§   §   §   
The police van arrived with a siren and there were a number of batons, whistles, barks and groans. The mob drew back to form a bigger circle. There was the silence of a real graveyard.

“Isn’t she the woman in the Shaven Head’s oil-mill?” A voice in the crowd queried addressing the question generally to the crowd.

“Looks like the sister of the school teacher,” wondered another.

“Two nights ago in that brothel, Rangamma’s establishment–”

“This lass along with a young man got into my vehicle– But now–! Here!” Someone whispered.

There were police and the onlookers in the crowd. There is no way to know who was saying what.

The jeep of the tehsildar drew up with a screech. The police officers came to attention.

“Clear the way first! Shift the body now.”

The Sub-inspector called four three-digit numbers. That is how the officers addressed the constables, with their badge numbers. It was unprofessional to use the names. There was loud blowing of whistles. The jeep left.

However, the corpse could not be shifted. It refused to budge from its location.

§   §   §   
The real story began there.

“Do you want to know all about this corpse–no–all about this woman? Do you want to see it?” asked Mukundam.

“How is it possible?”

“Do you want to see a special Kashipatnam machine I have?”

Bhadram wore a puzzled, sheepish look on his normally intelligent face.

“If you feel it delicate to see my machine in front of all these college girls and in the presence of those young men, you come home with me–” Mukundam suggested.

“But the college? I have a class to teach!”

“When the corpse on the road is stubborn, why go to college? The need of the hour is a shamshan ghat, a crematorium. Do not be squeamish. Come along!


That was all Bhadram could bring himself to say as they started to walk towards Mukundam’s home.

“There is nothing absurd in history, if you look back. It is from the absurd that the actual emerges. From chaos to order. From absurd to actual,” Mukumdam said in tone of an experienced teacher.

Bhadram couldn’t free his hand from the professor’s grip. Who would think the old man had such vice-like grip!

“Doesn’t this corpse go to the shamshan ghat, the crematorium?”

“A silly question! It cannot and it would not. That is the reason why it manifested before everyone around here. Science tells us that Time has no backward motion. But the mind’s eye has motion both ways.

“Like the poet’s eye, it can roll in a fine frenzy. The corpse you thought you saw was a consonant–a symbol–a curry dish, a moustache–it is not of today. It was there in Emperor Kanishka’s time, in Alexander’s time, in the age when the Gupta dynasty ruled and in the Kingdom of the Nawabs of Hyderabad. It could be from anywhere. It had always been in all ages, even in the days of Mohenjodaro and Harappa. Only we could not dig it up.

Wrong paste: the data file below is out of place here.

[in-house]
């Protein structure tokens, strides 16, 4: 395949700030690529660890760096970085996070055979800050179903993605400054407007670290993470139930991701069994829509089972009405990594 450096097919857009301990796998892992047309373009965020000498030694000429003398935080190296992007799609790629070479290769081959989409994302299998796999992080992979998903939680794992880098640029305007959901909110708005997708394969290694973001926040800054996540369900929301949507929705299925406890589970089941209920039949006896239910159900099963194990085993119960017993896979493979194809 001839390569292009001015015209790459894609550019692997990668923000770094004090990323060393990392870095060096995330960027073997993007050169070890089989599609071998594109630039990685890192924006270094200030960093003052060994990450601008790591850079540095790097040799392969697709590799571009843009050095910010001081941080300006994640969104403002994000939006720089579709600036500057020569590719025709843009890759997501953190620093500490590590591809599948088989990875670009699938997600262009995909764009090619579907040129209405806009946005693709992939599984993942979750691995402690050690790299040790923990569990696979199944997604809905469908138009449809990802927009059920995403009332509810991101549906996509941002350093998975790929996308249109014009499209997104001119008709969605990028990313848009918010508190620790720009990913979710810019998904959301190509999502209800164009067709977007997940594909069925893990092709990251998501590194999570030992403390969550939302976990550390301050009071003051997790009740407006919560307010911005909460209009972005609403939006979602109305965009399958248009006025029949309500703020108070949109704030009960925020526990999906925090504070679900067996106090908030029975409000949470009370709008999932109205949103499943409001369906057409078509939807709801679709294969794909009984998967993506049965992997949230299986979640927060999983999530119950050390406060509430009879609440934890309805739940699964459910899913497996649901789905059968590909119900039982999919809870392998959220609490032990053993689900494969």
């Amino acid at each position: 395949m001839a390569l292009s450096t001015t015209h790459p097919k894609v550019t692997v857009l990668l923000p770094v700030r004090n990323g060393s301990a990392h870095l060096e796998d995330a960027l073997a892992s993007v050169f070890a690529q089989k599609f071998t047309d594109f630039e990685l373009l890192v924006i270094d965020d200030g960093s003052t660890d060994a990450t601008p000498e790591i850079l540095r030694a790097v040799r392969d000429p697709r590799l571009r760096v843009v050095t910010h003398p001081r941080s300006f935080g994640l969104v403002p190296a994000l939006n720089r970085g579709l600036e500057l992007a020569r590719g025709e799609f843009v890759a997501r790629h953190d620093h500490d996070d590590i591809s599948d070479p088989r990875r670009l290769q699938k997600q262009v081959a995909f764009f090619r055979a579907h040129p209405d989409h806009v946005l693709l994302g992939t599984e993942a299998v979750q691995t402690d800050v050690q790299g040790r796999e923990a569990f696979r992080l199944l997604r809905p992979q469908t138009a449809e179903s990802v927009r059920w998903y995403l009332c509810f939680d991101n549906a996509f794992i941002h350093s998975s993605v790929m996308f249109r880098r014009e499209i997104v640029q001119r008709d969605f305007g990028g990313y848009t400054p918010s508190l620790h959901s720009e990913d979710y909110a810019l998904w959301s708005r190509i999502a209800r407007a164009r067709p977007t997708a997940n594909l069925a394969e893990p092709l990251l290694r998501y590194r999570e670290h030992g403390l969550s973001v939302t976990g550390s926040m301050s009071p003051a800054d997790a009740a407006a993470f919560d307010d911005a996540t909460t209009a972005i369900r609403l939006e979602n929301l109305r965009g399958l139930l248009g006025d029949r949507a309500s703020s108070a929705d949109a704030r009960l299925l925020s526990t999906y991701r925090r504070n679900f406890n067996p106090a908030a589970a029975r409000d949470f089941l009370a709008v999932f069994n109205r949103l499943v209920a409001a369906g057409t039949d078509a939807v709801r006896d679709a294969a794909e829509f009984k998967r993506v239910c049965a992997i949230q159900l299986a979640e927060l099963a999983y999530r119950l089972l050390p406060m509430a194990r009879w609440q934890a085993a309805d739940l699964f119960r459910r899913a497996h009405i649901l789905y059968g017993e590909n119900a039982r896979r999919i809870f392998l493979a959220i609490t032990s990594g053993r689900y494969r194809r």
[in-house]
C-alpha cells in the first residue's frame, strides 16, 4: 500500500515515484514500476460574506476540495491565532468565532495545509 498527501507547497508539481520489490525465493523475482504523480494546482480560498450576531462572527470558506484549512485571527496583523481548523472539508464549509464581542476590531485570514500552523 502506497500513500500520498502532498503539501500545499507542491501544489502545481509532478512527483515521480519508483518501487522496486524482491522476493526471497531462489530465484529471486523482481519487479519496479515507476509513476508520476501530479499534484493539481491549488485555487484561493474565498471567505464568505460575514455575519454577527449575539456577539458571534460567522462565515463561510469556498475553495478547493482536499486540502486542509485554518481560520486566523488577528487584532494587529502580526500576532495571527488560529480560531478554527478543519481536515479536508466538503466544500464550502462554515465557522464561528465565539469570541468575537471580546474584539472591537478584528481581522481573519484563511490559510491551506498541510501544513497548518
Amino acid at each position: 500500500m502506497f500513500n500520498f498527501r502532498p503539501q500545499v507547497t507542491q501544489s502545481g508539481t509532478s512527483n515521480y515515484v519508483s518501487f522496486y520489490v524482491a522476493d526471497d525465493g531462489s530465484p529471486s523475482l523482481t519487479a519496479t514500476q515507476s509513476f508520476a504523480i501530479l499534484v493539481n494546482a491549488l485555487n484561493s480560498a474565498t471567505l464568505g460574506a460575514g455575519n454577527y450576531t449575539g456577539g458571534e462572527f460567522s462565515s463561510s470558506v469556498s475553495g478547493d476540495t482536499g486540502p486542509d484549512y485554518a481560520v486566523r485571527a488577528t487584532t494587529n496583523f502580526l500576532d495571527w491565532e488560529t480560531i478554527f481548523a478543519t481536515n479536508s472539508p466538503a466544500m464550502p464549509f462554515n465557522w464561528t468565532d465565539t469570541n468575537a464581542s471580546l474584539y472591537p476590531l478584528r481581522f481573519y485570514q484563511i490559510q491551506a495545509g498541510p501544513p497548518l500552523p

“Just to alleviate the trouble and the bother of the walk to my home, run my earlier discourse in your mind. Rather recite it to yourself – ‘In this world of ours there is noise and naadam. Noise has no meaning, normally that is. It may communicate something but mostly it has no meaning. Articulated sound is naadam. In naadam, there are both swara and vyanjana. Male principle is swara, the female vyanjana. If you call women just vyanjana that would put their backs up. Then the violent feminists may be provoked to cut off–and then it is not altogether, literally true either. The basic difference of the two is discernible in both only if you have the talent to perceive it. Swara has more carrying power and then vyanjana is important too, for without it the articulation can never be complete. If word and meaning are inseparable like Parvati and Parameswara, swara and vyanjana are inseparable like light and shadow.”

“What are you driving at? There is some parallel between this and the corpse? Is the corpse a swara or vyanjana?”

“I see your impatience. For the one in the gush and urgency of libidinous thirst, goes our adage, there is neither fear nor shame. For one in that heat, the very clothes are burdensome, says another.”

By then they reached Mukundam’s place.

“Come along–I will show you the machine in my room,” said the host.

§   §   §   
They reached Mukundam’s room.

“Where is that instrument?” asked Bhadram looking around.

“Instrument? What instrument? Oh! Kashipatnam machine–That’s it!” said he pointed to the window.

“You call this window a machine? This is an instrument?”

“Look, young man! For everything one needs training,” said Mukundam. “College lecturers,” he said with a biting sarcasm, “and the grooms in the bridal bower for the consummation of knots exempted, of course. Like a slap on the cheek, you take your degree in the hand and appear in the lecture hall to teach!”

Mukundam then led him to the open window.

“What do you see? Tell me.”

“A garbage dump!”

Mukundam came forward and ran his palm on the young man’s head. Something happened and then Bhadram did not have anything more to say when suddenly the view from the window changed.